I’ve spent a few hours with Kill Team, the in-theory co-op 40K arcade shooter released on 360 and PS3 in 2011, and which unexpectedly turned up on Steam last week.
There’s no ‘I’ in team, and there’s no ‘online co-op mode’ in Kill Team. Which is pretty crazy, as this was a game designed for online co-op. Seemingly rushed out on PC, the favourably received downloadable console game finds itself with barebones options and only shared-screen multiplayer. This is a damned shame, as Kill Team is/could have been such a good time.
It’s a cross between a twinstick shooter and a baby Diabolike, set in Games Workshop’s ultro-grimdark sci-fi setting. There’s not a lot to it: to some degree it’s the distillation of the Space Marine fantasy, which means burning the heretic by the dozen. You play as a little man with a little gun and a little sword (upgraded as you play), which you attack lots of little Orks and the like with. They die in huge numbers, you die only occasionally, and it feels pretty good.
It also feels pretty lonely. Perhaps I wouldn’t be saying that if I didn’t already know that this was designed as co-op game, but there is a certain emptiness to Kill Team as a solo affair. Environments are empty and repetitive, and I know that chuckling as a mate downed 12 Orks simultaneously or you rescued him from certain doom with a well-timed grenade would pep things up enormously. You can do that in the PC version, but only by having a chum come join you at your PC and plugging in an extra gamepad.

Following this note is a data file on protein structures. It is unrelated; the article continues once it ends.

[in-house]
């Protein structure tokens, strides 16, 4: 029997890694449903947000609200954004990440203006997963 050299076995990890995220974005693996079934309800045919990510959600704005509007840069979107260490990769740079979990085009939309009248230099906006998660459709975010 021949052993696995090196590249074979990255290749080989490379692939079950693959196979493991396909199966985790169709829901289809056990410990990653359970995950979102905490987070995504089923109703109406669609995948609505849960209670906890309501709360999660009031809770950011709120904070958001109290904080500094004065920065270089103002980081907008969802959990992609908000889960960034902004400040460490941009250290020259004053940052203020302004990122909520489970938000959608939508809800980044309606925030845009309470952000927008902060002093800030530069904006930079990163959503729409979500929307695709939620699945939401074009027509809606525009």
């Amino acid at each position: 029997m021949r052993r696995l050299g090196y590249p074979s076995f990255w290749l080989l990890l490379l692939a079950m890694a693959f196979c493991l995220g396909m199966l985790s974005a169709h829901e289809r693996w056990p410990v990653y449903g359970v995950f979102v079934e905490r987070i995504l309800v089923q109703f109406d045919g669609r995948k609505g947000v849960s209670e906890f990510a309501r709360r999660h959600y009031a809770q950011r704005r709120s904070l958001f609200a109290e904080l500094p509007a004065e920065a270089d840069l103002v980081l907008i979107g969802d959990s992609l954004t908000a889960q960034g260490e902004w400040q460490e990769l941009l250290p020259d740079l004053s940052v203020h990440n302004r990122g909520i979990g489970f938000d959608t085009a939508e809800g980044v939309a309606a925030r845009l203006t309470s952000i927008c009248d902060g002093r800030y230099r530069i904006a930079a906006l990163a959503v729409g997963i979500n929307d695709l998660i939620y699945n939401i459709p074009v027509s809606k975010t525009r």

A short clip of me playing the first level.
There’s also the way the camera forbids and often seizes control, placing the game’s eye in such a way that’s ideal for keeping multiple players in view at all times but infuriating for a single Marine trying to trudge through dark corridors without getting the iron skull on his crotch caught on the edge of an ill-placed barrel. It’s often claustrophobic and often microscopic, and the mouse wheel’s only purpose is for the throwing of grenades.
Then again, the relatively rapid progression of unlocks and upgrades, gained purely by doling out death, is gently pleasing. Ooh, an improved sword or a 10% health bonus – I am the angel of marginally more death. It’s noisy and explosive and things die easily, so the compulsion to keep playing despite the hollow feeling and the excessively murky aesthetic is very much there.
Units and characters look great, of course, as they do in all latter-day Warhammer/40K games – I don’t know if there’s a pool of models developers are able to pull from somewhere, but it’s got that chunky, slightly cartoony Dawn of War look to it, and there’s something iconic to that.
Speaking of which, even if the absent online mode weren’t absent, it’s tricky to justify buying Kill Team over Dawn of War II: The Last Standalone, which does similar things for the same money. Sure, that’s an arena’n’wave-based game rather than a campaign but it’s got far more variety, it looks prettier and there are long-term goals. Plus there is an online mode – only an online mode in fact, so I guess Kill Team’s the one to go for if you do want to play solo.
I’m sure there isn’t a vast profit to be made from a PC re-release of a four-year-old good-but-not-great XBLA game, but on the other hand 40K does seem to be a license to print money and I wish a few funbucks could have been spared to add a few more graphical options (only resolution, maxed at 1080p, and Vsync are on offer) and add some online infrastructure.
Then again, I imagine that, had this happened a year ago, before Microsoft killed its PC gaming Frankenstein, Games For Windows Live would have been in there – so perhaps we should count our blessings.